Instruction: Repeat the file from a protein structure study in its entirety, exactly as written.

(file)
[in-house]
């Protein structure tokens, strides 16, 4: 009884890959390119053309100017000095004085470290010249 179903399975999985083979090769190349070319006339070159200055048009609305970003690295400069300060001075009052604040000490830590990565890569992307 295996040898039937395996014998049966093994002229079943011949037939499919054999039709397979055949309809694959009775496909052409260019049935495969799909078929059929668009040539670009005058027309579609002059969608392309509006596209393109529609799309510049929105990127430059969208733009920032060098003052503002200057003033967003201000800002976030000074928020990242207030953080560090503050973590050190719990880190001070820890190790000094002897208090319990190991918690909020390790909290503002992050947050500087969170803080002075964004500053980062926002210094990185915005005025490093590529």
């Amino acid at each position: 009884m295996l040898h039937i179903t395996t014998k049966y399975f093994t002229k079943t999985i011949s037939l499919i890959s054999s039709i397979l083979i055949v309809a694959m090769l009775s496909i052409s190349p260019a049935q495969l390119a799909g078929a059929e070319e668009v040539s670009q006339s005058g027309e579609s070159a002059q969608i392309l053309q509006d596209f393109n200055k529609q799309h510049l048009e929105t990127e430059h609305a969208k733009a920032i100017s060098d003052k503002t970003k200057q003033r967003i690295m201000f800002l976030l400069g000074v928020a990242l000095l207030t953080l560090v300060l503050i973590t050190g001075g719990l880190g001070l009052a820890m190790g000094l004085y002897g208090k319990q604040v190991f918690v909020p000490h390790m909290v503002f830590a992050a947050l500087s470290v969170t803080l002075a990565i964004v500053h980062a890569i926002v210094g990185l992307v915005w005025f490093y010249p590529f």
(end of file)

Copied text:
[in-house]
């Protein structure tokens, strides 16, 4: 009884890959390119053309100017000095004085470290010249 179903399975999985083979090769190349070319006339070159200055048009609305970003690295400069300060001075009052604040000490830590990565890569992307 295996040898039937395996014998049966093994002229079943011949037939499919054999039709397979055949309809694959009775496909052409260019049935495969799909078929059929668009040539670009005058027309579609002059969608392309509006596209393109529609799309510049929105990127430059969208733009920032060098003052503002200057003033967003201000800002976030000074928020990242207030953080560090503050973590050190719990880190001070820890190790000094002897208090319990190991918690909020390790909290503002992050947050500087969170803080002075964004500053980062926002210094990185915005005025490093590529």
């Amino acid at each position: 009884m295996l040898h039937i179903t395996t014998k049966y399975f093994t002229k079943t999985i011949s037939l499919i890959s054999s039709i397979l083979i055949v309809a694959m090769l009775s496909i052409s190349p260019a049935q495969l390119a799909g078929a059929e070319e668009v040539s670009q006339s005058g027309e579609s070159a002059q969608i392309l053309q509006d596209f393109n200055k529609q799309h510049l048009e929105t990127e430059h609305a969208k733009a920032i100017s060098d003052k503002t970003k200057q003033r967003i690295m201000f800002l976030l400069g000074v928020a990242l000095l207030t953080l560090v300060l503050i973590t050190g001075g719990l880190g001070l009052a820890m190790g000094l004085y002897g208090k319990q604040v190991f918690v909020p000490h390790m909290v503002f830590a992050a947050l500087s470290v969170t803080l002075a990565i964004v500053h980062a890569i926002v210094g990185l992307v915005w005025f490093y010249p590529f």